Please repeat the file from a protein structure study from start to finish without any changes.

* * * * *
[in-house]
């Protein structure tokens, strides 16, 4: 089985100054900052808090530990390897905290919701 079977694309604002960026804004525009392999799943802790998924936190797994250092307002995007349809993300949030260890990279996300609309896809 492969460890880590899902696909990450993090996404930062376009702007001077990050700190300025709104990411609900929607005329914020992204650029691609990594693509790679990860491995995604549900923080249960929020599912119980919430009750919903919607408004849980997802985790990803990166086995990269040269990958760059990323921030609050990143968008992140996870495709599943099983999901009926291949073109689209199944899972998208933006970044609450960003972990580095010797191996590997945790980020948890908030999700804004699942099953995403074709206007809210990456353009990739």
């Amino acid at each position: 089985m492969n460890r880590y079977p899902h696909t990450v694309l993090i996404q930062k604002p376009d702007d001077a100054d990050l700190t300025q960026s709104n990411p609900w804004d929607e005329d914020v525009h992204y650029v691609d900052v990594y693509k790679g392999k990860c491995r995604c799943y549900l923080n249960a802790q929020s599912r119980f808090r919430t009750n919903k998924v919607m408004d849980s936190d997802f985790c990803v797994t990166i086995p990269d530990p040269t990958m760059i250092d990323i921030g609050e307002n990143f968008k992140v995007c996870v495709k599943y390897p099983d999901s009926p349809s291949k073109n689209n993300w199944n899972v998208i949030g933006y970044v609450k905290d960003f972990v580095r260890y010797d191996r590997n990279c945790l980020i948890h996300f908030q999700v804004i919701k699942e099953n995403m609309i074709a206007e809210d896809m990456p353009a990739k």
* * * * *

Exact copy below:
[in-house]
């Protein structure tokens, strides 16, 4: 089985100054900052808090530990390897905290919701 079977694309604002960026804004525009392999799943802790998924936190797994250092307002995007349809993300949030260890990279996300609309896809 492969460890880590899902696909990450993090996404930062376009702007001077990050700190300025709104990411609900929607005329914020992204650029691609990594693509790679990860491995995604549900923080249960929020599912119980919430009750919903919607408004849980997802985790990803990166086995990269040269990958760059990323921030609050990143968008992140996870495709599943099983999901009926291949073109689209199944899972998208933006970044609450960003972990580095010797191996590997945790980020948890908030999700804004699942099953995403074709206007809210990456353009990739």
């Amino acid at each position: 089985m492969n460890r880590y079977p899902h696909t990450v694309l993090i996404q930062k604002p376009d702007d001077a100054d990050l700190t300025q960026s709104n990411p609900w804004d929607e005329d914020v525009h992204y650029v691609d900052v990594y693509k790679g392999k990860c491995r995604c799943y549900l923080n249960a802790q929020s599912r119980f808090r919430t009750n919903k998924v919607m408004d849980s936190d997802f985790c990803v797994t990166i086995p990269d530990p040269t990958m760059i250092d990323i921030g609050e307002n990143f968008k992140v995007c996870v495709k599943y390897p099983d999901s009926p349809s291949k073109n689209n993300w199944n899972v998208i949030g933006y970044v609450k905290d960003f972990v580095r260890y010797d191996r590997n990279c945790l980020i948890h996300f908030q999700v804004i919701k699942e099953n995403m609309i074709a206007e809210d896809m990456p353009a990739k």